To change or not to change is not a simple question, it is a question that has caused much division. While many people have their doubts about the practicality of EVs, others are having doubts about their favorite models and are embracing the electric vehicle revolution.
The idea of the electric car should not be completely abandoned. Instead, we must look to the future for progress. If you’re lucky, the best is yet to come.
Chloe May graduated from the University of Sussex, where she gained first class honors in English literature and media. He is interested in how we can make sustainability more accessible and engaging to make the world a better place for everyone.
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When one mentions the capital cities of Southeast Asia, usually the first images that come to mind are crowded streets filled with honking cars and motorbikes. Busy roads are synonymous with Southeast Asia, and that won’t change anytime soon.
According to recent statistics, car sales in Southeast Asia exceed all other regions in the world. In 2017, total new car sales in Singapore, Indonesia, Malaysia, Thailand, Vietnam and the Philippines increased by 5% to reach 3.4 million units. Furthermore, vehicle ownership in the region is estimated to increase by more than 40% by 2040.
This region has a particularly high rate of car ownership compared to other parts of the world. In countries such as Thailand, Malaysia and Indonesia, it is not uncommon for households to own more than one car. Motorcycles are the vehicle of choice in Vietnam. The Vietnam Investment Review estimated last year that Hanoi had an average growth rate of 10 percent and that by 2025 there will be 11 million motorbikes on the road in Hanoi alone.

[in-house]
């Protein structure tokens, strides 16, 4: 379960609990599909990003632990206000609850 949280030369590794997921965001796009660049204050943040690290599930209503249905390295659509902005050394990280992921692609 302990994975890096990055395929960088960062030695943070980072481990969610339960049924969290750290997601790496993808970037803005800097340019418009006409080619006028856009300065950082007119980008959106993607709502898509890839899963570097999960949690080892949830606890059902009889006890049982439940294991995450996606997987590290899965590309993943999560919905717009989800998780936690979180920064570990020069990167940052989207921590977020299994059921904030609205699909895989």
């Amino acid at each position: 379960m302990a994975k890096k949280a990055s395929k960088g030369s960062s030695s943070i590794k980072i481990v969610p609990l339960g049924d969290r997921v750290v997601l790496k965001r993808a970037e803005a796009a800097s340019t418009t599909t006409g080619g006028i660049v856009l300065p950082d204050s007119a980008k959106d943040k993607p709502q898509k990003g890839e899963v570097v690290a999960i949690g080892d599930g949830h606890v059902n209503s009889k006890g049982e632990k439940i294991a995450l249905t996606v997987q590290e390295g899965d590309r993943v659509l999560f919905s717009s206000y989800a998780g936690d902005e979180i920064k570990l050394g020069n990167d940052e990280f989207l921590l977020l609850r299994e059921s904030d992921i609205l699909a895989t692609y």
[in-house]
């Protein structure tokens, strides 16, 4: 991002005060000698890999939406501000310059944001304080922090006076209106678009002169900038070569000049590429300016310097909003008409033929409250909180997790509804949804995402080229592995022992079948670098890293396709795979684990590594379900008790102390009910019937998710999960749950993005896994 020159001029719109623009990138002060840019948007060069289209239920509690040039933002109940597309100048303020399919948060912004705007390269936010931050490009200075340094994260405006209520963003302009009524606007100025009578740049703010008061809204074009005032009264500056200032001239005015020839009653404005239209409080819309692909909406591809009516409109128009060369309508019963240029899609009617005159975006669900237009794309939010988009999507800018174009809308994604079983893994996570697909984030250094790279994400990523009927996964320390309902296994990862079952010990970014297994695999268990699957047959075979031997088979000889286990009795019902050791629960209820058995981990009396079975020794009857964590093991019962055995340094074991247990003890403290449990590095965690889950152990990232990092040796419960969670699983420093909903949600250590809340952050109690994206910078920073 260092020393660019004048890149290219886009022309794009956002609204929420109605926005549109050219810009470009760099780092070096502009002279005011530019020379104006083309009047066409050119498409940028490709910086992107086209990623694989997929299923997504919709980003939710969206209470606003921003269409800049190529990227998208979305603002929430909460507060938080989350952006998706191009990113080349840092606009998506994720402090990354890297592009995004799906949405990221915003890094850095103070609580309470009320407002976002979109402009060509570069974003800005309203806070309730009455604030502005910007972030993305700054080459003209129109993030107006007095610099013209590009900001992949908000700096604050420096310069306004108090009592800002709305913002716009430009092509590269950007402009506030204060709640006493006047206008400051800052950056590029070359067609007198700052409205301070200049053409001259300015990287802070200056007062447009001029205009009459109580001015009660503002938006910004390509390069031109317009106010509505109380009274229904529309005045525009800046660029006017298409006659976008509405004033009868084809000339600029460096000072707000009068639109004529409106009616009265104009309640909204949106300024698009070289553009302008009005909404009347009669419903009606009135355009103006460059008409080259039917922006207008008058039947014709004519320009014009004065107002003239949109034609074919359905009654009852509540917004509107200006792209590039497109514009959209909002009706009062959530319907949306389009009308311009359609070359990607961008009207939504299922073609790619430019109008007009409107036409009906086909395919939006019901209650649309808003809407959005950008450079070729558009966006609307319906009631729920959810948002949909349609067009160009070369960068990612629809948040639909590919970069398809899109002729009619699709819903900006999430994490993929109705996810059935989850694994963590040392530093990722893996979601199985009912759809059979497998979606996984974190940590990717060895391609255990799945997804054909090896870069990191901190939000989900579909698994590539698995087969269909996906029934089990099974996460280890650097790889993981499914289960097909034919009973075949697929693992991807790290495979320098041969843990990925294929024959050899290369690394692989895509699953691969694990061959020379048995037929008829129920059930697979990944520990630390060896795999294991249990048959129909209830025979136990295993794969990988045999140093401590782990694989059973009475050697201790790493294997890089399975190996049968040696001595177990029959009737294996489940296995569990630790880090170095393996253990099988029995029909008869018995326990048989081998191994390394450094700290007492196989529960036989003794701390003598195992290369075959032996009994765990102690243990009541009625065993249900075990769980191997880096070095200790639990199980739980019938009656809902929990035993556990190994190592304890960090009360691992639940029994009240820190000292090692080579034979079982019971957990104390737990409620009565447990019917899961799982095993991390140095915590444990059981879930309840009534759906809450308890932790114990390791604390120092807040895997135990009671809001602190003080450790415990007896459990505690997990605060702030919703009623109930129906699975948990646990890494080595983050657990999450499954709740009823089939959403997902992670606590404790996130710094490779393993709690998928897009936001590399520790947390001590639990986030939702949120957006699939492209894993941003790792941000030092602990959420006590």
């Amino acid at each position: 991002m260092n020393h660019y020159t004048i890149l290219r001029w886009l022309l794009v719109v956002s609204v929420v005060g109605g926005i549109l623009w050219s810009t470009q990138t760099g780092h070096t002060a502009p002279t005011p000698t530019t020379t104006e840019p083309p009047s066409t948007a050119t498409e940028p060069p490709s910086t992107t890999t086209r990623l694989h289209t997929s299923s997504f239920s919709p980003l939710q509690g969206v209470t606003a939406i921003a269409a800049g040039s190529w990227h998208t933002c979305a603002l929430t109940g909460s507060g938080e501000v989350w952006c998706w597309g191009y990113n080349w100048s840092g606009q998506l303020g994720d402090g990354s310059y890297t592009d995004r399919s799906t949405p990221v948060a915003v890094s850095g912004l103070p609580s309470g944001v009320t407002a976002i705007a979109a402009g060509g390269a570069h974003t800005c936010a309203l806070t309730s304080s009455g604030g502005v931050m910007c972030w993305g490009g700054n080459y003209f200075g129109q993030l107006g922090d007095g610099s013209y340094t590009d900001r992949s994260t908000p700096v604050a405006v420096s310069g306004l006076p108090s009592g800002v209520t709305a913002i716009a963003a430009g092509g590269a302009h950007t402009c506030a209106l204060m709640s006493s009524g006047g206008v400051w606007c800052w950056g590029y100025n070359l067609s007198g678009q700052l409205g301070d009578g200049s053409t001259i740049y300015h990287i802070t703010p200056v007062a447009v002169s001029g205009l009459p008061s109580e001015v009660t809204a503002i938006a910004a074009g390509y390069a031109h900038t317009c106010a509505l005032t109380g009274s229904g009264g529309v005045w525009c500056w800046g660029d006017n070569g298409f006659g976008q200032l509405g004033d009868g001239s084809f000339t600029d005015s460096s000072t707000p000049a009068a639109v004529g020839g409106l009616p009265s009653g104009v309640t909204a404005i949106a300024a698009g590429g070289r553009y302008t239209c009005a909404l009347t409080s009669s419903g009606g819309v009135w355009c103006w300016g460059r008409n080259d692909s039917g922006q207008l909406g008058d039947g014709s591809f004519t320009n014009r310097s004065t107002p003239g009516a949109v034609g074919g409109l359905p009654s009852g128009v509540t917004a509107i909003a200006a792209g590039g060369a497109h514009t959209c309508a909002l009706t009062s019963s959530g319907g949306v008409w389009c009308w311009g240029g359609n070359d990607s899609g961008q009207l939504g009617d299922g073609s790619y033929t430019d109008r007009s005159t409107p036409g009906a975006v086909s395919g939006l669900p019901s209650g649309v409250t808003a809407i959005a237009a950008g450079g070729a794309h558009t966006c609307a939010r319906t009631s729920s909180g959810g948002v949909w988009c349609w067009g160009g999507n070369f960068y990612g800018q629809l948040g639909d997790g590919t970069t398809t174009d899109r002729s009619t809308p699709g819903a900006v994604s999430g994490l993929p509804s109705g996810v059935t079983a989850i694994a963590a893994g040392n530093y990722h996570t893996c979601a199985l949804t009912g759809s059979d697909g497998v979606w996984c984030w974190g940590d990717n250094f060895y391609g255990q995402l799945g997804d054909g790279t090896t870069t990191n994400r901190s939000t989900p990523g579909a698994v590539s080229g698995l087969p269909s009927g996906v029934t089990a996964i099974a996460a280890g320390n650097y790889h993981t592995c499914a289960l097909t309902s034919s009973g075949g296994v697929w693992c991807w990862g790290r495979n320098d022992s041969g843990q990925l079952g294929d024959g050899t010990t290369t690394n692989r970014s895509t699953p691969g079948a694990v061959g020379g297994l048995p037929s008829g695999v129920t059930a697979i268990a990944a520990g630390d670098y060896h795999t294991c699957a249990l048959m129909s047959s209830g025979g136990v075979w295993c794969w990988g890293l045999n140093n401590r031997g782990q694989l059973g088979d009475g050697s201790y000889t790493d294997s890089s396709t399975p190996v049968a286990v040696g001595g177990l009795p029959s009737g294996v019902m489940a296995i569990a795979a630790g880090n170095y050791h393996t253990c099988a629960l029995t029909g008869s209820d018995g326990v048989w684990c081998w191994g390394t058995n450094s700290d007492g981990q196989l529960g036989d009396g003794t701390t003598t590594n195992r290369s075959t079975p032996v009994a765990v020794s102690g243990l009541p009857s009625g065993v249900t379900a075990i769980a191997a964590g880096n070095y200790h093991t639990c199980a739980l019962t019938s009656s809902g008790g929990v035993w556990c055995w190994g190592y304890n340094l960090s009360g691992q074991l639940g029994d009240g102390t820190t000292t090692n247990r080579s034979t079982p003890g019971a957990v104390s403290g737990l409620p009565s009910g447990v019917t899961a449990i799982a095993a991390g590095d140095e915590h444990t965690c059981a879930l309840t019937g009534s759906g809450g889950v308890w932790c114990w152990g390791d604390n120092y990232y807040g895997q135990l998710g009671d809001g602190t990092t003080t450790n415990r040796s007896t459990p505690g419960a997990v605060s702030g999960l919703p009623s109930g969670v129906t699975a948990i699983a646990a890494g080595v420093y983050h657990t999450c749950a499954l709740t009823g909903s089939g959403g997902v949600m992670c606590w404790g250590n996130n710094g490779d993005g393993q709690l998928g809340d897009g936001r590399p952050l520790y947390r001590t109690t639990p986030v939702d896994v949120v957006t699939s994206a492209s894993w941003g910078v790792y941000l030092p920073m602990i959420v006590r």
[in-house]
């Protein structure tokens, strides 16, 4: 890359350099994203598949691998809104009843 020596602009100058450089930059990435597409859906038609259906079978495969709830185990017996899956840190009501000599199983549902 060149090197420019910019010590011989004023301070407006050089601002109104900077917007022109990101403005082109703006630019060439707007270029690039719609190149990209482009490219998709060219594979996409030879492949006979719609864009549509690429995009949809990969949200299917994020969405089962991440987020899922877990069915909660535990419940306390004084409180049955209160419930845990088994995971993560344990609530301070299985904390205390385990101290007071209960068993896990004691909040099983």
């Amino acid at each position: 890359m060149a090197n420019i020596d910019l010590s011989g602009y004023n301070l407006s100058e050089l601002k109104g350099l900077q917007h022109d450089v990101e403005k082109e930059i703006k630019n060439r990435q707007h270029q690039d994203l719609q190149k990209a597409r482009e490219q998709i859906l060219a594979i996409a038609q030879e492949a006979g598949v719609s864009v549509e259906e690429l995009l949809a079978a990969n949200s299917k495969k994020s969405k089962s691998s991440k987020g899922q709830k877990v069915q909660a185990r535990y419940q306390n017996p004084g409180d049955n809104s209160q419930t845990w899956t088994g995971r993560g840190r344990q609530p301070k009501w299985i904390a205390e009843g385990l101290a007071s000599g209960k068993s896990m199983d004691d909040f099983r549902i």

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As vehicle sales are projected to increase across the region, environmental concerns are growing. Most vehicles in the region run on gasoline or diesel, contributing significantly to worsening air pollution in Southeast Asian cities. For example, the increase in car ownership in Jakarta has worsened the air quality there. Despite the removal of leaded petrol 10 years ago, Jakarta’s air quality has not improved significantly. A study conducted by the Faculty of Public Health of the University of Indonesia found that 58% of diseases among urban residents are related to air pollution. As demand for cars increases, this could get worse.
But electric vehicles (EVs) could change all that. EVs, including hybrid electric vehicles, can significantly reduce carbon emissions to the environment. Compared to conventional cars, which release unhealthy amounts of carbon dioxide, carbon monoxide and nitrogen oxides into the environment, battery electric vehicles do not effectively discharge emissions from the gas pipeline.
A study commissioned by Nissan and conducted by research firm Frost & Sullivan found that a third of consumers in Southeast Asia are open to purchasing an electric vehicle. The study, titled “The Future of Electric Vehicles in Southeast Asia,” found that consumers in the Philippines, Thailand and Indonesia are most excited about the future of electric vehicles.
Environmental awareness and a growing middle class in the region have already boosted sales of electric vehicles in some countries. In Malaysia, the penetration rate of Energy Efficient Vehicles (EEVs), including EVs, exceeded the 2018 target, reaching 62%. In 2019, the Malaysian Automotive, Robotics and IoT Institute (MARii) set an ambitious target to increase EEV penetration in Malaysia to 70%. Following this trend, Malaysia’s third national car currently under development is expected to be an electric car.
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In Vietnam, Winfast, the first Vietnamese-owned automaker, jumped into the fray last year with a line of electric scooters. The company is also expected to produce electric vehicles.
The Electric Vehicle Association of the Philippines (EVAP) has set goals for 2014.